GitHub is one of the most popular code hosting services. It’s popular with both the open-source community and corporate organizations.

GitOps

GitOps is a framework to automate infrastructure processes using DevOps tools and concepts. With version control you can manage infrastructure and environment definitions with existing tooling.

Read What is GitOps for more information.

Google App Engine

The Google App Engine is a website hosting option from Google for ‘monolithic’ sites. It supports sites written in all major languages.

Read Deploying to Google App Engine for more information.

Helm

Helm is a Kubernetes package manager. Helm uses ‘Helm Charts’ to define and install applications on a Kubernetes cluster.

Infrastructure as Code (IaC)

Infrastructure as code is a way to define the state of virtual infrastructure using files stored in source control.

Software tools can use the files to spin up, configure, and tear down infrastructure.

Jenkins Pipeline

Jenkins Pipeline is a group of plugins Jenkins recommends for setting up a Continuous Delivery platform.

Jenkins

Jenkins is an open-source build server, Continuous Integration (CI), and automation platform.

Jenkins will compile and test your code, trigger packaging, and hand off to your deployment tool.

Kubernetes

Kubernetes is a container management tool that can help you scale an application.

Kubernetes can spin up and tear down automatically as your processes or traffic needs change.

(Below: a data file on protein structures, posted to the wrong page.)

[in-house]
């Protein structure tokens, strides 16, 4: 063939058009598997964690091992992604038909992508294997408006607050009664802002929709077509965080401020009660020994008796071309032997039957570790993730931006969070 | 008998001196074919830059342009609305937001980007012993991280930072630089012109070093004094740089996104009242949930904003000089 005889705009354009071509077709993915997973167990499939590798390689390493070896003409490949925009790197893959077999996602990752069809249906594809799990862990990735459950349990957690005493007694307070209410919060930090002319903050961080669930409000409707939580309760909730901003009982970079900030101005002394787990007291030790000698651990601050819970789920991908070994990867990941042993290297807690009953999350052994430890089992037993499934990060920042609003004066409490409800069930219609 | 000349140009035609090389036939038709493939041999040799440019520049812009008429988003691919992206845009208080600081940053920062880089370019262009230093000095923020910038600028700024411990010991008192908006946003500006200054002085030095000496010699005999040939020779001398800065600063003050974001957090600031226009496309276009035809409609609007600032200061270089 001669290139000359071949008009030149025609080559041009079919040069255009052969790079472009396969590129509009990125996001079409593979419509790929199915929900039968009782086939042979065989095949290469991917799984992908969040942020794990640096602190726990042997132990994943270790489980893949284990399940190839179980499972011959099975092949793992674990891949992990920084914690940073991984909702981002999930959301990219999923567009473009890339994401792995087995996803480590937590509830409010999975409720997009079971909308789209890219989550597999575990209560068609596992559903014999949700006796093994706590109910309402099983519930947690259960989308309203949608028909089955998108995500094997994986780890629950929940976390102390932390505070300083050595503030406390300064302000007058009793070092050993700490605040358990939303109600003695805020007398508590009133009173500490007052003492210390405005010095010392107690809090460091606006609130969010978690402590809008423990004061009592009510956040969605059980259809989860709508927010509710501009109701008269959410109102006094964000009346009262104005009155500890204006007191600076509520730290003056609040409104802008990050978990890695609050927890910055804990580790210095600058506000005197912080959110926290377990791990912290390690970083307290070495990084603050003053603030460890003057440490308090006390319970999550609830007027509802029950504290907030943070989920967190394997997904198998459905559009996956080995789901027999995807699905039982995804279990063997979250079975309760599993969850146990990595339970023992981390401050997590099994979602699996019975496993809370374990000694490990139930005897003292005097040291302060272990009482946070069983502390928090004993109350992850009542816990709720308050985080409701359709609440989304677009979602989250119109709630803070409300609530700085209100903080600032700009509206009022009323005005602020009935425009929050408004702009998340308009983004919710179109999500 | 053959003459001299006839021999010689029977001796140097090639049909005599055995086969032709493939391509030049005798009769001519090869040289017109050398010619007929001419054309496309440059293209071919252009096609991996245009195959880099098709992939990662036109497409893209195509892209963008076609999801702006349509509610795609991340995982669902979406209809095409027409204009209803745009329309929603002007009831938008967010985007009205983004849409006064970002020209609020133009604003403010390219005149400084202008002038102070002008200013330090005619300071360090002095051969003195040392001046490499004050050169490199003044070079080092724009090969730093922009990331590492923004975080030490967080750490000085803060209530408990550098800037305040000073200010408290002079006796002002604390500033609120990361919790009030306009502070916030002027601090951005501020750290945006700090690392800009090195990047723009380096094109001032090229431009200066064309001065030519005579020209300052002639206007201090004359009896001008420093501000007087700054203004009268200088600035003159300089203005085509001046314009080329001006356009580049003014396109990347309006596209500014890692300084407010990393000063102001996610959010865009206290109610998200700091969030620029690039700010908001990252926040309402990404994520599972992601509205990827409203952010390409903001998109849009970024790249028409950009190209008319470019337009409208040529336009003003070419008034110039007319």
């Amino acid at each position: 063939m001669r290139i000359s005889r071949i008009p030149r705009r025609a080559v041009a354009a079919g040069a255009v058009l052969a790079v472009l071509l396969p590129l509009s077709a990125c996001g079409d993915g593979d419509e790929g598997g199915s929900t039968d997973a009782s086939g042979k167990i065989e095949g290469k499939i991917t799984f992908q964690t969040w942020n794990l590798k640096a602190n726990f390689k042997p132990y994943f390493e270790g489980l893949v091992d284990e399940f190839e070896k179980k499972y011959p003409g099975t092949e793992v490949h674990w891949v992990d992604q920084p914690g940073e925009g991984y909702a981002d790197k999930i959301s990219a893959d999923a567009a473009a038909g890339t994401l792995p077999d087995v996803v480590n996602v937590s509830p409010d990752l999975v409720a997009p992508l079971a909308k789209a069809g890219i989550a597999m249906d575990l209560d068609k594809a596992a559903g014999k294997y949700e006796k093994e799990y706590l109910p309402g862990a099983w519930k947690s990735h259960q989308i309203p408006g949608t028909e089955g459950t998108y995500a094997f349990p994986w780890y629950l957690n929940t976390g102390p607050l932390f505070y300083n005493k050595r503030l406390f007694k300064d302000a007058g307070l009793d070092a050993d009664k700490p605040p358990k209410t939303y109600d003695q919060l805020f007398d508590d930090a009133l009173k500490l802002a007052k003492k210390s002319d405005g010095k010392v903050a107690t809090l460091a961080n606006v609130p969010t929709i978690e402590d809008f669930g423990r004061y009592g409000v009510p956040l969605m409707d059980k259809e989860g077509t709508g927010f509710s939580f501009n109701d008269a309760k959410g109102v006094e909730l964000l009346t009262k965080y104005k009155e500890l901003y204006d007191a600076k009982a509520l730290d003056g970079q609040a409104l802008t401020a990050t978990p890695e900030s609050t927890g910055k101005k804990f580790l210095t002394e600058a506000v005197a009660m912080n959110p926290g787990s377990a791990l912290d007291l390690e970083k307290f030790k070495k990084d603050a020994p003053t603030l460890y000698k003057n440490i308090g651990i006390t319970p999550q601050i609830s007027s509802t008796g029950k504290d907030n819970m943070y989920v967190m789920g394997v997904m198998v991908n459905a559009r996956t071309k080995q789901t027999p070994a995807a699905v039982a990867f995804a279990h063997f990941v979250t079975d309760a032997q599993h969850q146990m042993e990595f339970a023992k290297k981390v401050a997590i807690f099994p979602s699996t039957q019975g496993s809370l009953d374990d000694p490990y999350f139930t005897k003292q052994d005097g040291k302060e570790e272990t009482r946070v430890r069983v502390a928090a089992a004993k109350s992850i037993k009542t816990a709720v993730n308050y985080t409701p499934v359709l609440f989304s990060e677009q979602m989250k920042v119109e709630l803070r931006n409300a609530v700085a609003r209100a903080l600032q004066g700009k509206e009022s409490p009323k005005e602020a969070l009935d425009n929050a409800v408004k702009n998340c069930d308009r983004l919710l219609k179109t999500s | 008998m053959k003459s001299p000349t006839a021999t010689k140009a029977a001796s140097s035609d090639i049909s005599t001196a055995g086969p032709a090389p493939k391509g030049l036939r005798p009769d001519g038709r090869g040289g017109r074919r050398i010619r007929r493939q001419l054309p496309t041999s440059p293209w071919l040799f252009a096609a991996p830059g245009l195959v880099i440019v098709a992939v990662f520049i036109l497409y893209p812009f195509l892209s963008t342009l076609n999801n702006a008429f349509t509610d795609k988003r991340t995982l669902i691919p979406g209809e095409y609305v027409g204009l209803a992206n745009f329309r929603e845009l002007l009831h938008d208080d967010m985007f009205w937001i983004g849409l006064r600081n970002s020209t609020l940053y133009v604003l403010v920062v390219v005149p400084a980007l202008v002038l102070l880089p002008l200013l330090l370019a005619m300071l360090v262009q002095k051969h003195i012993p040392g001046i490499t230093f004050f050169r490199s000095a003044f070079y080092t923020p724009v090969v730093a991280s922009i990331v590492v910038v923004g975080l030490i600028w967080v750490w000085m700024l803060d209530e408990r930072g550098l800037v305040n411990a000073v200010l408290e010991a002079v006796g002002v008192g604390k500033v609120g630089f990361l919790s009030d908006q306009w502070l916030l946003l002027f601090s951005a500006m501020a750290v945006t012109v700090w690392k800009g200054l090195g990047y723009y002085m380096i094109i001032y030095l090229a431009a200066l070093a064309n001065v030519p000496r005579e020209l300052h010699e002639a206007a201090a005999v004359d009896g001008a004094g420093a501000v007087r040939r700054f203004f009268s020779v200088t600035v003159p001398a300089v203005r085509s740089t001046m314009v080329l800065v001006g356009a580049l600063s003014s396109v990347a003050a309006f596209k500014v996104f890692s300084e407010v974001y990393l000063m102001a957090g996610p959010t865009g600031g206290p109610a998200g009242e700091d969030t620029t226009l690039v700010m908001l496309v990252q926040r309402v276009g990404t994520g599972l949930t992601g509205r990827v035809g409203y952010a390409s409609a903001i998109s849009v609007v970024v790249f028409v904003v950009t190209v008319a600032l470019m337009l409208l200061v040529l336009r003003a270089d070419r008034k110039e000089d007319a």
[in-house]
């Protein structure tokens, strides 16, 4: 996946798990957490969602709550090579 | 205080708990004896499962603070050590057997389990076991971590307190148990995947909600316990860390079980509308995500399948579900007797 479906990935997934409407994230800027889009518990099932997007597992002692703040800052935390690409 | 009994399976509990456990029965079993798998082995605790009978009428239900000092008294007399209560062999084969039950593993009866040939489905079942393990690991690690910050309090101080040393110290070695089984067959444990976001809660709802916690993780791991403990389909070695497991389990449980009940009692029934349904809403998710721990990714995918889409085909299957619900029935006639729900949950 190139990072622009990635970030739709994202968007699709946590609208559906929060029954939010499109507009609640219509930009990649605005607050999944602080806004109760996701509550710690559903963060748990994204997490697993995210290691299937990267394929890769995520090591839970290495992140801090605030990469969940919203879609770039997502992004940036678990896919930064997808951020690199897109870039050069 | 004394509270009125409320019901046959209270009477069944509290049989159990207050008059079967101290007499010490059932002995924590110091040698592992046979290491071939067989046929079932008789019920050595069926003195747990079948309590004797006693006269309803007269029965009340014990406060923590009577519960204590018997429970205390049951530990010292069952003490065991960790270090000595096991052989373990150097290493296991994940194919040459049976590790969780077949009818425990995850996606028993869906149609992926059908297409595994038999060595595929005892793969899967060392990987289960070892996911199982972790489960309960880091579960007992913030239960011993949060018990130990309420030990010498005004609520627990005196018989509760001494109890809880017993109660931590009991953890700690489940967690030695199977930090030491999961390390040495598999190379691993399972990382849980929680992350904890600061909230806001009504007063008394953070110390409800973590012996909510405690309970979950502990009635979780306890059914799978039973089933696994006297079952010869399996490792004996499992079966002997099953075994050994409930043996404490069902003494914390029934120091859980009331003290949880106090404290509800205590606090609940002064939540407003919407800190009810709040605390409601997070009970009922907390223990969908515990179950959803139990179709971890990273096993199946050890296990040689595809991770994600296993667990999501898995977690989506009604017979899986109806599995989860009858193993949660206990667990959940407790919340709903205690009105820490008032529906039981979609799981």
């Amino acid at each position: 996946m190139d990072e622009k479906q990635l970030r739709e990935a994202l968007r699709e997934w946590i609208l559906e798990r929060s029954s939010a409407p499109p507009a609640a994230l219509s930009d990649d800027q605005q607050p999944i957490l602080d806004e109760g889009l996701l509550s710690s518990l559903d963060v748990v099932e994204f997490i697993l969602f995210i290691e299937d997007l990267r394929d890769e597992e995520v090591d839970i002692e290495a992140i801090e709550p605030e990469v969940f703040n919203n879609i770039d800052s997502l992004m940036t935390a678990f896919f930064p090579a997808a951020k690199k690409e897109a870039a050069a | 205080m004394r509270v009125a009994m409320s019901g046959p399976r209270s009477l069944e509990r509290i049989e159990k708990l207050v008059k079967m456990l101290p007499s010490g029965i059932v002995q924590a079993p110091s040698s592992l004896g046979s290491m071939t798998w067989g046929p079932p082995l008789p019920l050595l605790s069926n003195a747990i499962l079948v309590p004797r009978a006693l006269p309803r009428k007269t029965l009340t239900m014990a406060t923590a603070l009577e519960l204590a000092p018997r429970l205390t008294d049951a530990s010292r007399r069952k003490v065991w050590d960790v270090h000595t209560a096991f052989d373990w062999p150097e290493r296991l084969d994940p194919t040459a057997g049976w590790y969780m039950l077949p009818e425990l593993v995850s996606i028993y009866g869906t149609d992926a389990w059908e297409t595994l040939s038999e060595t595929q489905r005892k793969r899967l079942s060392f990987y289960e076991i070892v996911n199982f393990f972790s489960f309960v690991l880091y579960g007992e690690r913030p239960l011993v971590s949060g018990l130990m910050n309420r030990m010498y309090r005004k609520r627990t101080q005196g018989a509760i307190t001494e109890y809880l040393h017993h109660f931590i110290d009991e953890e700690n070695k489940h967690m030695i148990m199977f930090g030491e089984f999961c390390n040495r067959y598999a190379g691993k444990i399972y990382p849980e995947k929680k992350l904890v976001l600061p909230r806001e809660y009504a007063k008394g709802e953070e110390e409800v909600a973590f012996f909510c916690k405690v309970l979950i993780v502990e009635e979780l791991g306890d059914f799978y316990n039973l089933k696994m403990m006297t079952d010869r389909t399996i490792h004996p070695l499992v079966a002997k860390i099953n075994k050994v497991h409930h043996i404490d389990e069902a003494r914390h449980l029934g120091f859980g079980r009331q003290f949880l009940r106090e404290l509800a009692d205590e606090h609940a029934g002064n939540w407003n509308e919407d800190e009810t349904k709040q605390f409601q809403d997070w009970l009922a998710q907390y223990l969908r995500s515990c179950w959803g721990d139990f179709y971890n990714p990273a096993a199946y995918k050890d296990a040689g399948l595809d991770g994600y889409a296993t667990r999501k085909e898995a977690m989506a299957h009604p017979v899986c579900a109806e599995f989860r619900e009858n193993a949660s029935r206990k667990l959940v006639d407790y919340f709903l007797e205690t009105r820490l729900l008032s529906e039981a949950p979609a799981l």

Microservices

Microservices is a software architecture method where you build an application from many independent services. Users access the software through a single front end, unaware of the difference.

The benefit of microservices is if one service has a problem, the application can still run without it. It’s also quicker to recover from problems.

Read Monoliths vs. Microservices and Microservices and Frameworks for more information.

Platform engineering

Platform Engineering is a DevOps team structure that balances autonomy with standard processes. It treats ideal tech and an automated deployment pipeline as one product offered to internal development teams.

Platform Engineering’s benefits are:

  • Easy self-service
  • Ensures following of established practices
  • Less risk caused by decision making

Release management

Release management is the process of promoting software versions through environments with version control.

Rolling deployments

A popular deployment pattern. A rolling pattern deploys to one target (or batch of targets) at a time. This method helps reduce downtime and environment congestion during rollout.

Runbooks

Runbooks are a step-by-step guide to complete a routine or emergency computer process.

Octopus, or other tools, can help you automate runbook processes.

Read Traditional runbooks versus Octopus Runbooks for more information.

Shadow IT

Shadow IT is when people outside of IT use or install tools that their IT department should oversee.

Shadow IT reduces resource transparency and control and adds risk to organizations.

Read What is Shadow IT for more information.

Site reliability engineering (SRE)

Site Reliability Engineering (SRE) is a DevOps team structure made popular by Google. SRE teams help development teams build software in ways that allow the SRE team to adopt the application support.

As with Platform Engineering, SRE helps development teams build scalable and reliable applications. Developers use tools provided by SREs, reducing manual work and introducing capabilities like observability.

Tenants

Tenants is an Octopus feature deploying to Software as a Service (SaaS) applications. They allow you to deliver your package to groups of environments or projects.

Terraform

Developed by Hashicorp, Terraform is a cloud infrastructure management tool. Terraform uses Infrastructure as Code to automate infrastructure setup and operations.

Version control

Version control is a tool used to track changes to code and other files. It can also store build processes and infrastructure config.

Git is the most widely used version control system.